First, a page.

What next for Jack Ross after Sunderland sacking?by Graham Ruthven / 09 October 2019, 10:56Tweet
No club has chewed up and spat out as many managers as Sunderland in recent years.
Indeed, the Black Cats have ploughed through 10 different permanent managers over the past decade, so Jack Ross surely thought twice about taking over at the Stadium of Light in the summer of 2018. For so many before him, this had been a career graveyard.
Ross was sold on the notion of a fresh start. Sunderland had been relegated from the English Championship before and would be favourites, with new owners in tow, to go back up from League One.
Just over a year on, though, and New Sunderland doesn’t appear to be much different from Old Sunderland.
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Following a poor start to the season, Tuesday saw Ross sacked as Black Cats boss.
Sunderland currently sit slumped in sixth place in English football’s third tier, a long, long way from where they see themselves in the not so distant future - the Premier League. This had been coming for a while. Ross couldn’t have been too surprised when the call came.
- One of the favourites to be promoted— The Sack Race (@thesackrace) October 8, 2019
- Biggest budget in League One history
- Fans unhappy with style of play
- Eight points behind Ipswich
Sunderland have sacked Jack Ross hours before their match with Grimsby ????#SAFC pic.twitter.com/s6LvvnXKRT
So what’s next for Ross?
He arrived at the Stadium of Light as Scottish football’s brightest and best young manager, but for whatever reason he failed to live up to those expectations down south.
His next move will go a long way to determining whether or not Ross is still destined for the top of the game.
Even before he was sacked by Sunderland, Ross had been linked with a number of Scottish jobs.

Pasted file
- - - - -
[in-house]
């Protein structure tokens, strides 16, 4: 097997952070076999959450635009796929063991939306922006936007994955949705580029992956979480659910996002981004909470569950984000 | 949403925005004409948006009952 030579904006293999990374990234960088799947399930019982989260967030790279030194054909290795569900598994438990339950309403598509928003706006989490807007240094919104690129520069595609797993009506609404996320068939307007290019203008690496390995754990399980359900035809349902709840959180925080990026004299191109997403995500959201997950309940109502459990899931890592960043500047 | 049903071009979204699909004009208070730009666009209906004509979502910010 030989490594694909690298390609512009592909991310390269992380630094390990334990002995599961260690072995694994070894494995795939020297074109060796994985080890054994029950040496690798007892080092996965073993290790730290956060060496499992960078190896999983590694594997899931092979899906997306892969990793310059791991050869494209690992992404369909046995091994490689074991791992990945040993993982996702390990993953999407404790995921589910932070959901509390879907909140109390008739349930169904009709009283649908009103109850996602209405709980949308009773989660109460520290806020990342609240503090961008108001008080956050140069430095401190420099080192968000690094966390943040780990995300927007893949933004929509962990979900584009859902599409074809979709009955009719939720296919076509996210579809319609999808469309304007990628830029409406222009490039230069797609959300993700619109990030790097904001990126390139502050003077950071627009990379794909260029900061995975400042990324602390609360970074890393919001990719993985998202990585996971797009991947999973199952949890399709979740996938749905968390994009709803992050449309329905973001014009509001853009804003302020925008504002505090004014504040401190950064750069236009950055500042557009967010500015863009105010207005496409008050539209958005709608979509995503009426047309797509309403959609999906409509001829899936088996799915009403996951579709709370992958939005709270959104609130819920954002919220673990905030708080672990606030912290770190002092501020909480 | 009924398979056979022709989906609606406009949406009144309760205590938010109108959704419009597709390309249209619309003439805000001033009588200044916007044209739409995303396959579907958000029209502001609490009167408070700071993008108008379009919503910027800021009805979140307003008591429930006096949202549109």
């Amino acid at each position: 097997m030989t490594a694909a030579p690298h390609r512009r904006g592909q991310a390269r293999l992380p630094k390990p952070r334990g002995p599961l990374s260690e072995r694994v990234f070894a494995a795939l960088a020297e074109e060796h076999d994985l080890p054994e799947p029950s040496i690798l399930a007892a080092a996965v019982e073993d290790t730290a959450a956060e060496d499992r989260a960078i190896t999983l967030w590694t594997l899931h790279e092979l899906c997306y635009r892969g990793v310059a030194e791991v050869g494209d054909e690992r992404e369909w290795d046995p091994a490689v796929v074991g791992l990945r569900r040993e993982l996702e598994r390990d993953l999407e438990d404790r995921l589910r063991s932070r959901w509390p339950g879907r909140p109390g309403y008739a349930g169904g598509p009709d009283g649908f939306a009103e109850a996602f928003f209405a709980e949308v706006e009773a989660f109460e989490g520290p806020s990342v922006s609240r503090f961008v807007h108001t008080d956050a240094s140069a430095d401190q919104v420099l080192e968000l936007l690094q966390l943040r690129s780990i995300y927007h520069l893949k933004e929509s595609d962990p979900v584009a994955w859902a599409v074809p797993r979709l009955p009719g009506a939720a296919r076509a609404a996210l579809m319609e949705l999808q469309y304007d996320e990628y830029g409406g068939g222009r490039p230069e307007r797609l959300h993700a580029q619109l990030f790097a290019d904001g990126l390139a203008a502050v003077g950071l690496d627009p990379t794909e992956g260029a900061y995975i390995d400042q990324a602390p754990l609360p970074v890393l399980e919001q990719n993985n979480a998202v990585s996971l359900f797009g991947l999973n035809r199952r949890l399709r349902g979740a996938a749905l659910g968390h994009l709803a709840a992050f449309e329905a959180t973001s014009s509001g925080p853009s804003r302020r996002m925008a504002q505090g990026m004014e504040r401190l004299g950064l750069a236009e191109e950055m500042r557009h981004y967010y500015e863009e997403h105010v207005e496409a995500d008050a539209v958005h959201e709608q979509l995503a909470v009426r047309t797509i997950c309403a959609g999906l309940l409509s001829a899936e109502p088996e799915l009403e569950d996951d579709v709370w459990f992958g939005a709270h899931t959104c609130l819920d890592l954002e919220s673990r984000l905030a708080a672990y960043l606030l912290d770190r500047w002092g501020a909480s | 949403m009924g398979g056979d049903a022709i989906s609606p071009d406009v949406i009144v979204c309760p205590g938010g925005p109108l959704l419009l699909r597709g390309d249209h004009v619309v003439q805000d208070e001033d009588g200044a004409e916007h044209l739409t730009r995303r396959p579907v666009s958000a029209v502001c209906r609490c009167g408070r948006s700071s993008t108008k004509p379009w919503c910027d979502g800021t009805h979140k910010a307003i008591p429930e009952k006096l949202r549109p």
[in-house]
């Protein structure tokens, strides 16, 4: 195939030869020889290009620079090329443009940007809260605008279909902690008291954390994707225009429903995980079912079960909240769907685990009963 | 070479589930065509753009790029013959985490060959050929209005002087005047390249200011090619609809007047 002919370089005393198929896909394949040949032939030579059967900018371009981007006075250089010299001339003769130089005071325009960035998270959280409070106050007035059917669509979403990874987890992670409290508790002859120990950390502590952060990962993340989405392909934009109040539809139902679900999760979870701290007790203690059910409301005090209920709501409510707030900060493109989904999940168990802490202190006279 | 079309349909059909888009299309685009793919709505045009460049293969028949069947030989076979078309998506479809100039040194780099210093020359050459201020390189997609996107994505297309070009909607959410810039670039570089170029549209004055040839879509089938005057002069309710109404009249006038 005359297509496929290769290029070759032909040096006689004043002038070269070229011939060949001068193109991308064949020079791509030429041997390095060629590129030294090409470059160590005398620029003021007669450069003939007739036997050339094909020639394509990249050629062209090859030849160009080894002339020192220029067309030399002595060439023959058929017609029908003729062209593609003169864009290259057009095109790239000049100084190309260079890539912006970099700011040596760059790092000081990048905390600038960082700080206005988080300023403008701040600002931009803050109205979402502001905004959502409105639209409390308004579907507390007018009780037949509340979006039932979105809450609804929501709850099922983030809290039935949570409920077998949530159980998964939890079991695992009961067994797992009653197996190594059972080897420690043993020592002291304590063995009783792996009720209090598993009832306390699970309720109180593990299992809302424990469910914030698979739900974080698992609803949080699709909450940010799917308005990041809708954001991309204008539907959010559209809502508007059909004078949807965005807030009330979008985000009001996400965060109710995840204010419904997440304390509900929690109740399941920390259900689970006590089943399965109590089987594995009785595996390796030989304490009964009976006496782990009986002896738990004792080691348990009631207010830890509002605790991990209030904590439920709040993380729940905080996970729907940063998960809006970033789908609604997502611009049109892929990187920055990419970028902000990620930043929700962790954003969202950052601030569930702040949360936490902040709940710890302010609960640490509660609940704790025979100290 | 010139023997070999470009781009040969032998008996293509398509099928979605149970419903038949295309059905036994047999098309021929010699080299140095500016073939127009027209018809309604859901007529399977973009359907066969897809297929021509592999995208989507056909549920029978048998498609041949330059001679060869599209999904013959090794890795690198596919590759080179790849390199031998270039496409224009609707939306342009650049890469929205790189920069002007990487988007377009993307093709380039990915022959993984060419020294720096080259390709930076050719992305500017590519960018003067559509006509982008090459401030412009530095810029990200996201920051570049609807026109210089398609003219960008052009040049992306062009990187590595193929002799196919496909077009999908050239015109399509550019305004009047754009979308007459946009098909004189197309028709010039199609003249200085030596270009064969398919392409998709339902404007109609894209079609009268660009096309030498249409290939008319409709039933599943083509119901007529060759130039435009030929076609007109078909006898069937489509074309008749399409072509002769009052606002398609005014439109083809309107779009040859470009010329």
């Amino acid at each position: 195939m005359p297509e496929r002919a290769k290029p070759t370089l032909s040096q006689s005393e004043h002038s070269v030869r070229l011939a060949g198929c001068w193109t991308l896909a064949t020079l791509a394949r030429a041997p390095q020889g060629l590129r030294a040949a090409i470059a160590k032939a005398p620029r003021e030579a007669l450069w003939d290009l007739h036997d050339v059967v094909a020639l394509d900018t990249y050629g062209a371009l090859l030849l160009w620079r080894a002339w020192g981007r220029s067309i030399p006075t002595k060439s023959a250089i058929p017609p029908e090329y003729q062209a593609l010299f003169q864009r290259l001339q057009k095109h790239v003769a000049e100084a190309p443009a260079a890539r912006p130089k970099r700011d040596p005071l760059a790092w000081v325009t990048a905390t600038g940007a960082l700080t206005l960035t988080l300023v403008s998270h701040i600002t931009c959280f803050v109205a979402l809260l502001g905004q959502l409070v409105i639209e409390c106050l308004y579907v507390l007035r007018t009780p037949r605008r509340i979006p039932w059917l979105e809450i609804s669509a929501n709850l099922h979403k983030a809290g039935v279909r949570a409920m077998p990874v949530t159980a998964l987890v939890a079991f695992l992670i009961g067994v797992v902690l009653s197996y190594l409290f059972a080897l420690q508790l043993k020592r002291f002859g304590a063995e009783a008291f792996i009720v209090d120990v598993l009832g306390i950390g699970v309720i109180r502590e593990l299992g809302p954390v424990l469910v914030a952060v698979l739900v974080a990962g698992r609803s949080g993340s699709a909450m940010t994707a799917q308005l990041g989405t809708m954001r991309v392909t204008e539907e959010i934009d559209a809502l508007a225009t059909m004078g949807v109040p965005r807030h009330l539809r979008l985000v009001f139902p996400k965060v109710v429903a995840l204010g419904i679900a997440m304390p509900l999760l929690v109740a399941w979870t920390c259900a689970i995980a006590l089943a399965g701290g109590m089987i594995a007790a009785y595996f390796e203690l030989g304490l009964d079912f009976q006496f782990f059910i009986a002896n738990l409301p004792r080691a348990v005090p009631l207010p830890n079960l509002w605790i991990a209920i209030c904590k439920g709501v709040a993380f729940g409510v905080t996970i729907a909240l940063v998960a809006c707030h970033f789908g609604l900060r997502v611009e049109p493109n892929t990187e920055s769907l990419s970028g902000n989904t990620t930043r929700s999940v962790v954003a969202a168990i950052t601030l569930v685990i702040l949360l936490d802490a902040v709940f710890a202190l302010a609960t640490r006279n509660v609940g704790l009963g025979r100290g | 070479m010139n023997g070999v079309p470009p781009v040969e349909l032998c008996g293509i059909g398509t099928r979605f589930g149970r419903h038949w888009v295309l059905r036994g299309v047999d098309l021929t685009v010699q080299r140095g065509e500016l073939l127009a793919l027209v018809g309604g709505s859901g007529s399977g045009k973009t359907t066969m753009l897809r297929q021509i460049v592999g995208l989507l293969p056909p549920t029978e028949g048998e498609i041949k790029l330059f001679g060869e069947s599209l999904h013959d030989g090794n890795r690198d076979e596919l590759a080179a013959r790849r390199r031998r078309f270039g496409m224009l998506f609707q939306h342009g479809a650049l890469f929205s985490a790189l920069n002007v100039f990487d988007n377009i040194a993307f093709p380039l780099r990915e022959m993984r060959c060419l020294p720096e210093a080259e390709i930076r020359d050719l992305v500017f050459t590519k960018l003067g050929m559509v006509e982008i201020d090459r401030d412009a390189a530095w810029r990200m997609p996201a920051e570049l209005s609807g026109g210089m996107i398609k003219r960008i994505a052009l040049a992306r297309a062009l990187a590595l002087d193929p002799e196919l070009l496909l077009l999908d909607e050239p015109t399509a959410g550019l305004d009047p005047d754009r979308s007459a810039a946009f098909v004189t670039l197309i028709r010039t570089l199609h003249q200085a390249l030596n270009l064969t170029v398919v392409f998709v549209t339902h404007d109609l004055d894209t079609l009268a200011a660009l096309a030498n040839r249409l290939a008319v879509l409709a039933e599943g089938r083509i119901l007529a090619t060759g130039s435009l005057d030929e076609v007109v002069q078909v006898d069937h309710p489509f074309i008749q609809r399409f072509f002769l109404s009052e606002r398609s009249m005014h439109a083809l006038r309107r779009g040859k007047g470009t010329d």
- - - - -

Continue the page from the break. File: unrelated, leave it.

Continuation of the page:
Indeed, there is a group of clubs all suffering disappointing starts to the season who would surely consider the 43-year-old should they make a change in the dugout.
Ross, who is still remembered north of the border for the near miracle he performed at St Mirren, won’t be short of offers...
Hibernian is perhaps the most likely destination for Ross to resurface. The Leith side are currently just two points off the foot of the Scottish Premiership table and are without a win since the opening match of the season. Paul Heckingbottom has temporarily stopped the rot with back-to-back draws against Celtic and Aberdeen, but he is surely living on borrowed time at Easter Road.
Across the other side of the capital, Hearts are suffering their own problems. They too are just two points from the foot of the Scottish Premiership with many supporters growing tired of Craig Levein’s methods.
They want a change and despite a tumultuous history with the Tynecastle club Ross would almost certainly be a candidate for that job too if it came up.
Less likely is the prospect of Ross pitching up at Pittodrie, at least in the immediate term. It increasingly seems that Derek McInnes has reached the end of a cycle as Aberdeen boss.
Just like at Hearts, there is a growing desire in the stands for something new, something different. Barring a disastrous run of form, McInnes is in no immediate danger of losing his job, but it’s feasible that a parting of ways could occur at the end of the season. That could open the door for Ross.
Ross remains an attractive proposition for many in the Scottish game...
Some Scottish observers have been guilty of building up Ross too much. So desperate for another top tier football manager born and raised north of the border, Ross was afforded acclaim he barely deserved. The 43-year-old was even mentioned as a potential Scotland manager after Gordon Strachan’s departure as national team boss two years ago.
It’s true that even in Scottish football Ross has yet to prove himself as a top tier coach. He left St Mirren for Sunderland after leading the Paisley club to promotion and so the intensity of the Scottish Premiership would be something new for him. There would be an element of risk to his appointment at Aberdeen, Hearts, Hibs or anywhere else in the top flight.
Nonetheless, Ross remains an attractive proposition for many in the Scottish game. Should he pick the right club, the 43-year-old will pick up his career trajectory from where it was just over a year ago.
His time at Sunderland could soon become little more than a blip, but while Ross might never be Scotland’s next great football manager, he can still make a mark at the top.